As much as it’s an amazing sense of accomplishment to get a good review, there’s nothing better than your mates telling you that they genuinely like your music or that your new song is class. I think Goodbye Blue Monday is the first band Jack and I have been in that our friends actually like. There are often times I’m writing a wee hook or melody and think so-and-so will love that wee bit there. It’s a great motivation for song writing. There have been times when I’ve sent a demo round to the rest of the band or a mate, and they’ve been like “yeah, it’s alright” and the song gets dropped instantly. What’s the point if you can’t even win over the people who actually like you?

6. Cigarettes
I’m not a smoker. I’m not a smoker. I took up full-time dedicated smoking when I was 30. Jack had come round to my flat to look after me and have some beers when I was a wee bit too suicidal. Long story short, he accidentally left his cigarettes behind when he left. I was having a panic attack and couldn’t grasp onto any form of thought and didn’t know what to do. I smoked a feg out the window and it was the ideal intervention. There really isn’t anything else like it for a panic attack. Apart from the niccy buzz, it was like a sand timer. It gave me purpose and calm. About 3 minutes of slow calm inhaling, literally burning time away. Even my psychiatric team struggled to offer a better alternative. I go through phases of insomnia and I get stuck in my head. I’d just get up, open up the window and smoke a few while starting at Arthur’s Seat and the flashes of a lighthouse. It’s meditative. I find writing songs quite intense, so smoking allows a break, to slow down and think about what I’ve written, rather than ploughing on. I couldn’t write music without it. I smoked way too much since then, and have managed to “stop” and vape instead, but I still enjoy the odd smoke if I’m drinking or going through a rough spot. Plus, I don’t care what anyone else says, the best thing in life is an early morning smoke and a coffee.

7. Self-harm
I haven’t written many songs without self-harming. I’ve done it since I was 9 (at least this is the first time I remember doing it) and I don’t really know how it started. It carried on (“teenage angst”), and on (secret twenties cutting) and continues now. It links so closely to song-writing. When you’re unwell and you have been for a long time, you have the ability to keep a mask on. The self-harm is just a physical expression of the mental state for me. And the songs are a “creative” expression. The two are intrinsically linked.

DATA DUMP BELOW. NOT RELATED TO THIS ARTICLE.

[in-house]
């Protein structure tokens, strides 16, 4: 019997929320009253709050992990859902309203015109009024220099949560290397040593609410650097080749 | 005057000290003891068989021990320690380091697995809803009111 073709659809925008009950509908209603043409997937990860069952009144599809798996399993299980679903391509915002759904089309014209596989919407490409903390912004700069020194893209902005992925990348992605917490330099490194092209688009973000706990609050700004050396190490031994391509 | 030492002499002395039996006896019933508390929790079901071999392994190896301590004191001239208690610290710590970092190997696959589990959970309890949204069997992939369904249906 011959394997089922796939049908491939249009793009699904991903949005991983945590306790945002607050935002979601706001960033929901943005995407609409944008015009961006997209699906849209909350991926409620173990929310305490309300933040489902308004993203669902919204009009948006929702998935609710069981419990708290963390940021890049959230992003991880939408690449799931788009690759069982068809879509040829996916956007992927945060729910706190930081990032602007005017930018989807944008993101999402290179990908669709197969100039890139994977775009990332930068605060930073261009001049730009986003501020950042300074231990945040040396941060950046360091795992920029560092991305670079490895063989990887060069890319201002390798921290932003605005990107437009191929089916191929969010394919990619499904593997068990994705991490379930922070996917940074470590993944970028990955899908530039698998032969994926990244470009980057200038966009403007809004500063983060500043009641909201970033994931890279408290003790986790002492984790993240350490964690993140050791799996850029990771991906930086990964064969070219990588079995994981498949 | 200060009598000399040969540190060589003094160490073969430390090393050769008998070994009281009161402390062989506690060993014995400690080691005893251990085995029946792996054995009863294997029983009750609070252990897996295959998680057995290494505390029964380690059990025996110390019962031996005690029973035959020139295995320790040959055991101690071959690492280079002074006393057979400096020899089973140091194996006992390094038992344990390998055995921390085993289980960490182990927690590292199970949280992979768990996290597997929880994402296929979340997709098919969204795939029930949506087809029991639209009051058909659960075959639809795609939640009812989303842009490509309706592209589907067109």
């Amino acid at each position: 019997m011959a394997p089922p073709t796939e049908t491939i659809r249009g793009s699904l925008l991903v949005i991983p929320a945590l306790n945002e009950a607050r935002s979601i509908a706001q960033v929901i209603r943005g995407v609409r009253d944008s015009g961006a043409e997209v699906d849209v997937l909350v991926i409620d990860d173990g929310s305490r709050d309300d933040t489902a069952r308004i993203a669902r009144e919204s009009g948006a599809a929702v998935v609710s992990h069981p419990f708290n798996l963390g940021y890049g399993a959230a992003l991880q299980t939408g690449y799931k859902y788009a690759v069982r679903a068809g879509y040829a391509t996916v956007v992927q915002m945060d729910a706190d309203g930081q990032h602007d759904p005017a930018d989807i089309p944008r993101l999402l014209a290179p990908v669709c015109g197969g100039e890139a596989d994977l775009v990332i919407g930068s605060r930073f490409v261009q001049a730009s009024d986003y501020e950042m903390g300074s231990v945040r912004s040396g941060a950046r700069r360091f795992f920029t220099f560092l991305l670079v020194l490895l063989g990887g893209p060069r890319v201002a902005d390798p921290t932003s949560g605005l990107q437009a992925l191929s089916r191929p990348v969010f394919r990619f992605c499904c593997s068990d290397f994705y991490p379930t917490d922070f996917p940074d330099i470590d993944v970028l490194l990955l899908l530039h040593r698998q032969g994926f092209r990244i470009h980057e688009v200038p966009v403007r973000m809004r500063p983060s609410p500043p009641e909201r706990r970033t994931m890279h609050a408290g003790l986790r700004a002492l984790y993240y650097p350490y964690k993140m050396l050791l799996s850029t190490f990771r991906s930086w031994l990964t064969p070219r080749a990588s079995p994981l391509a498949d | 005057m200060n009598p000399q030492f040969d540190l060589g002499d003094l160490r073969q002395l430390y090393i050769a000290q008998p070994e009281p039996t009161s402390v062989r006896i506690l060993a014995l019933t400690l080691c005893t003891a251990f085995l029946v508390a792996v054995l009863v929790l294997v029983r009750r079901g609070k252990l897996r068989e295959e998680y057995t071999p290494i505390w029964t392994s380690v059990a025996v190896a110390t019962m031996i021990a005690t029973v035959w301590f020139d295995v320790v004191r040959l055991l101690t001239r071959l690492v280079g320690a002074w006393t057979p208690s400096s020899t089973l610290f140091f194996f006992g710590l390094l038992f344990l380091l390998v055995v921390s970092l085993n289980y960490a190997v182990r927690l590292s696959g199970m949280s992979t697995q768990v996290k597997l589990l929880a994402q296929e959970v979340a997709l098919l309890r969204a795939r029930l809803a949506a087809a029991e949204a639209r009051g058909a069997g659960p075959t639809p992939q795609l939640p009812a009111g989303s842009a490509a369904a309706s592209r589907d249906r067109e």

8. Insomnia
The best lyrics come at night when I can’t sleep and my thoughts start spiraling. I come up with weird scenarios and have the darkest thoughts, most of which morph into lyrics and into songs at some point. The thing is, when it’s 4 in the morning, there’s no escape because there’s nowhere else to go or nothing with which to distract myself. Exhaustion can be a wonderful thing. I also end up coming up with melodies and hooks which is fun. It just plays over and over in my head, until I either forget it or record it. The riff to ‘Pills’ was written at stupid o’clock.

9. Satanism
LaVeyan Satanism. It sounds ridiculous, but it’s helped shaped my outlook on life. The Satanic Bible is about 1/3 genius and 2/3 gibberish. For every on-point philosophical argument there is talk about witches and hexes. Ultimately, it follows the line of “I-theism”: there is no God, you have one life, Satan is the manifestation of human instinct, ergo be a c*nt if you want. It’s absolutely true. When you start thinking about it, you see it everywhere: competitive ambition, egoism, narcissism and self-indulgence (I’m aware of the irony). I completely agree with a lot of that, apart from the last bit. I’ve been writing songs about it. If humanity is inherently selfish by nature, and life is pointless, you can’t justify your own existence, so the only way to be ethical is to kill yourself? Life’s fuckin’ pointless anyway.

10. Suicide
The biggy. The one thing that gets me through life, is knowing that I can quickly end it when I choose to. When things get bad, I have an itch in my veins which feels like an ulcer that I want to tear at. It’s an inevitability and a matter of time to be honest. Everything feels like I’m running out of time to enjoy and do things. It makes me work harder on writing songs and playing music, rather than cowering in a room; it reminds me to appreciate the days when I have clarity; it lowers my tolerance to bullshit so I like what I like and love who I love. I guess it gives my life purpose in a backwards way.